Issue 120, Fall 1991
The windows stream with fish,
the gold luck of carp,
the tiny silver luck of minnows,
while the earth gives back her wealth
of skunks and star-crossed badgers:
pure stripes of seeing unfurl themselves
out of moonlight, and the dark bodies
follow as closely as boat follows sail
and know no harm will come to them in their wholeness.
All beings rise, uncaught, for this beginning.
Cousin Death joins a table at the wedding,
the white cloth gleams, the waiting plates,
all are made welcome.
Mother War smooths the silk of her dress,
she feels young and will dance again, after years,
with her husband‚ Pity.
Still the guests are arriving, carrying gifts—
small appliances, vases, a thick set of towels,
lamps of heaviest brass.
They say each other’s names. Charity, Hope, and ask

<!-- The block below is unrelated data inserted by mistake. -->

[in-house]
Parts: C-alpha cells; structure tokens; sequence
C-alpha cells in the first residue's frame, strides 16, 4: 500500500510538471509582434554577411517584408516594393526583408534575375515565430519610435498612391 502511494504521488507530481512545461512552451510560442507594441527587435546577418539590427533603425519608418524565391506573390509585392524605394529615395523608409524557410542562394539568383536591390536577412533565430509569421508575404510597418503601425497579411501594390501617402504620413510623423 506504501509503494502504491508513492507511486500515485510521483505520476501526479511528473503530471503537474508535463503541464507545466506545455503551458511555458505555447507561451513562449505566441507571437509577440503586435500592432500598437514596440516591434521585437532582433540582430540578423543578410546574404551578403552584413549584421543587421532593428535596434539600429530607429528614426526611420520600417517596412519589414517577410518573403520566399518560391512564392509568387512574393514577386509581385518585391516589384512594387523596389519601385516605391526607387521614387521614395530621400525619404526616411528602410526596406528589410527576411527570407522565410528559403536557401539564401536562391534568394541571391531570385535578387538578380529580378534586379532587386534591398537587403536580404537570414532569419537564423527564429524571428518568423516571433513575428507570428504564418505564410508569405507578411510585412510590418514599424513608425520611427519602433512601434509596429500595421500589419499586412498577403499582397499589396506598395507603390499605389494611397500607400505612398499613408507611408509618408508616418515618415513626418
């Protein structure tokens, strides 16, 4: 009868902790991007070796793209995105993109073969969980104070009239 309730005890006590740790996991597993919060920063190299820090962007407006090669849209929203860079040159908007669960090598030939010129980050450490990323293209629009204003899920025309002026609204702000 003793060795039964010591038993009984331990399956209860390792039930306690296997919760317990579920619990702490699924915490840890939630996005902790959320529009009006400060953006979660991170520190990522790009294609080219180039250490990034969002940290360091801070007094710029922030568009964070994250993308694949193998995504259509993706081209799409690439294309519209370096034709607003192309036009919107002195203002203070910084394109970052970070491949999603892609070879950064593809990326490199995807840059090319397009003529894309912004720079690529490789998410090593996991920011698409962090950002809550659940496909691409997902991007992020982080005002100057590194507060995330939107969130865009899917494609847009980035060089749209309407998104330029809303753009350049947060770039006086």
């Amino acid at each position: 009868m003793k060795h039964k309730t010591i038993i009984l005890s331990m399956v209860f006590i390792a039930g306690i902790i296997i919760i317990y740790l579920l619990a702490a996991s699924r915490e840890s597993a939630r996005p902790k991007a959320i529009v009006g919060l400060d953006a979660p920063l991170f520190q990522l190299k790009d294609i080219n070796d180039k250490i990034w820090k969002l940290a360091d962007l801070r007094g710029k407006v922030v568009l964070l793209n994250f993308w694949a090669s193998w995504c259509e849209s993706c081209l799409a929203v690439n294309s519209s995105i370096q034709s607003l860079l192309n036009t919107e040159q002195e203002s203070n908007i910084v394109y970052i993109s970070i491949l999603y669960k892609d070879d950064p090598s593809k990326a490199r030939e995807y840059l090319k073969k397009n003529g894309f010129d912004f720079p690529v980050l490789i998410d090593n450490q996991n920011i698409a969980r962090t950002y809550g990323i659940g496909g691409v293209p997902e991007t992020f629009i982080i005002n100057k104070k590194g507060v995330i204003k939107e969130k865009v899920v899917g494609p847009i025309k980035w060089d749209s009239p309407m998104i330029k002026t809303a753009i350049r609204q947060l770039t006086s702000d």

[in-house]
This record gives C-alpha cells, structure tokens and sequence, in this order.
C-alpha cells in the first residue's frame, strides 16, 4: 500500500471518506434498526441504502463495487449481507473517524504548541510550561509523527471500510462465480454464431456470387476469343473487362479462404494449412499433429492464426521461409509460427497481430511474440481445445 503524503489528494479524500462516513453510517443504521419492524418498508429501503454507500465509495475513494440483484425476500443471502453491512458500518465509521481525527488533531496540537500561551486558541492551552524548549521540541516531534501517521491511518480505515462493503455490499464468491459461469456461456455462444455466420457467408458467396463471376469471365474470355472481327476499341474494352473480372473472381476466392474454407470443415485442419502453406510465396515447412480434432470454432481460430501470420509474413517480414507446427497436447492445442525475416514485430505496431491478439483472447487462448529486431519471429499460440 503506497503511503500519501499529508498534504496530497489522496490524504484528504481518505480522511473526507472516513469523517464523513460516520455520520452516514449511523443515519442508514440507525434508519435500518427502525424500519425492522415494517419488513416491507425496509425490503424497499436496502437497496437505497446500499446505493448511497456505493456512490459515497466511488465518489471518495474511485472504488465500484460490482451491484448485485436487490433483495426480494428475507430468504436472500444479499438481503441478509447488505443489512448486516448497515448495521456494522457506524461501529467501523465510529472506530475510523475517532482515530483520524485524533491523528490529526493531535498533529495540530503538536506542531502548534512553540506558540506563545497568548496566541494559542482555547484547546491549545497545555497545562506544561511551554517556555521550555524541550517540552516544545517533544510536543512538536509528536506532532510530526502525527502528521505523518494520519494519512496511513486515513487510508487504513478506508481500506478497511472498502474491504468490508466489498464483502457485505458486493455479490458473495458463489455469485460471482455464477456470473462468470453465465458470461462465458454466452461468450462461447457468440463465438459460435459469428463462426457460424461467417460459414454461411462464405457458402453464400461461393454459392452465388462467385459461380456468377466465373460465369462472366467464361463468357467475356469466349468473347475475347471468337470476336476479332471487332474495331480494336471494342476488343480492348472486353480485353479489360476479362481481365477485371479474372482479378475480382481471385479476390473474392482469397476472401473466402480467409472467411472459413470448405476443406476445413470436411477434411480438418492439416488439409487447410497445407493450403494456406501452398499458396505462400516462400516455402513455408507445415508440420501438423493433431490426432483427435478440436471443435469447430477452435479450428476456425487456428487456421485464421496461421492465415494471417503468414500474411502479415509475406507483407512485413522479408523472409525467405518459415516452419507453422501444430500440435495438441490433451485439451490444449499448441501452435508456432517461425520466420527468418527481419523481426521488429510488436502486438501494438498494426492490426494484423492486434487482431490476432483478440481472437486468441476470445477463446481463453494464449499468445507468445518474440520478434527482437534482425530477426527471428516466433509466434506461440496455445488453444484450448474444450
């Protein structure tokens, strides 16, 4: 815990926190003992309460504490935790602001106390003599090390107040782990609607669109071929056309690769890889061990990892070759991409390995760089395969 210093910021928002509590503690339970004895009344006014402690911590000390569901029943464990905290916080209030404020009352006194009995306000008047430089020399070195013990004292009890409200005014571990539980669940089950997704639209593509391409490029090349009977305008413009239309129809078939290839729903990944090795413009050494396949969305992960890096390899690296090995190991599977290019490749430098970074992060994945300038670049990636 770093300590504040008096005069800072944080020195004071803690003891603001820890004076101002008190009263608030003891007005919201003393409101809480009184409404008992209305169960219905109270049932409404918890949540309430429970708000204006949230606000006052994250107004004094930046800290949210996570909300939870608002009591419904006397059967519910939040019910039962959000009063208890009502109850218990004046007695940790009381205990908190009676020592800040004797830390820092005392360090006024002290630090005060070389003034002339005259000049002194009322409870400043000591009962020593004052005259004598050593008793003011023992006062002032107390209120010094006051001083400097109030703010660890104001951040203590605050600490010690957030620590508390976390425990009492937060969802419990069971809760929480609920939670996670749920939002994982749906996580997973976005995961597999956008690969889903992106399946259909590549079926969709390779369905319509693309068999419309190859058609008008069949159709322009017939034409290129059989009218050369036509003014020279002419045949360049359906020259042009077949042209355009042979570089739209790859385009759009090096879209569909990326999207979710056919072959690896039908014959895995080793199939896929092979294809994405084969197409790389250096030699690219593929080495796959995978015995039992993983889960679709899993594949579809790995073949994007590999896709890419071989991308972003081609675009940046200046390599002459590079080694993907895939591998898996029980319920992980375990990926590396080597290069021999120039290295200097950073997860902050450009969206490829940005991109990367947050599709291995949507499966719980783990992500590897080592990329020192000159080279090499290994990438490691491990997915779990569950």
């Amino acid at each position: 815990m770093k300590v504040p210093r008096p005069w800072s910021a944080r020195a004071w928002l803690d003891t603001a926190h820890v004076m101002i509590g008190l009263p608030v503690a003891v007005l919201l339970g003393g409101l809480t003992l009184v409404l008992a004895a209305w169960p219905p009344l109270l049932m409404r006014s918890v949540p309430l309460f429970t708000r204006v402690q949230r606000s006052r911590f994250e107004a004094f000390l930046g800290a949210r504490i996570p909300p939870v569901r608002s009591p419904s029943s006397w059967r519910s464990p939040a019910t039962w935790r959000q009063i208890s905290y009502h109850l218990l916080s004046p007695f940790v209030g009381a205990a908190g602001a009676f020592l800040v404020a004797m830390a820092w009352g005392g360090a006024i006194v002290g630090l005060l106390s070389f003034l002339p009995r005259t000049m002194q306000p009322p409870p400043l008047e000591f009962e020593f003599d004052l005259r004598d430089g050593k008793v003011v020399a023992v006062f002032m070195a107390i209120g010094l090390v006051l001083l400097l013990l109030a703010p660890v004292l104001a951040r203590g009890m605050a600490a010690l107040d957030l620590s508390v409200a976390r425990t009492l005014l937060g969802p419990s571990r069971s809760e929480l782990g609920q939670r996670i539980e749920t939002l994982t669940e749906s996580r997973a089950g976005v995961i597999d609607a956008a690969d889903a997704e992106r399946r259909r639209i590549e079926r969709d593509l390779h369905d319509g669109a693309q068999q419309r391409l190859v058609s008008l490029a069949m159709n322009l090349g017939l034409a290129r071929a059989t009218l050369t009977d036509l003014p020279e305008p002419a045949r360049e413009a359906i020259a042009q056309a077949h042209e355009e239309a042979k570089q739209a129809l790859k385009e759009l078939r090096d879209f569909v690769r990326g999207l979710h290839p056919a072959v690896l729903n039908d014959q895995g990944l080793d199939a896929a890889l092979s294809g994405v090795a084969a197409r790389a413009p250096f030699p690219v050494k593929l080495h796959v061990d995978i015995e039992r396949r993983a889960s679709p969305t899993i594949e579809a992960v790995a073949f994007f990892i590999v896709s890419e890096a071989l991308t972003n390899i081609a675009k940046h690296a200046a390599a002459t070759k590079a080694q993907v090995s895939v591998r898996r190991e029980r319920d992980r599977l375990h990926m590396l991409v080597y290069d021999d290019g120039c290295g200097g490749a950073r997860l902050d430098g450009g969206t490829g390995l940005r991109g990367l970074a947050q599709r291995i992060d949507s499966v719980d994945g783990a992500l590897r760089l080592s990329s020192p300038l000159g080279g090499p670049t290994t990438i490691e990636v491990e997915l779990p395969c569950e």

of nieces and nephews off to school.
A rabbit edges near, outside the glass.
On the river a barge floats softly, its tugs at slack;
night herons and pelicans preen, an iron bell flames
with the slow ringing fire of rust and the barge imperceptibly
lowers. Imagine nothing created, what it might look like,
try to envision such peace.
Now see the dark-shelled flowers of thought unmade,
the petals of Little Boy unassembled,
the plague-poxed donkeys unflung over city walls, dead
undead, the survivors unlonely. Or think of a world
in which nothing is lost, its heaped paintings,
the studded statues keeping their jewels.
Now see this very world, where all is transformed,
quick as a child who cries and then laughs in her crying—
now ingot, now blossoming ash,
now table, now suckling lamb on that table.
How each thing meets the other as itself, the luminous changing
mirror of itself—mercuric oxide tipped from flask to flask,
first two, then one, wedded for life in that vow.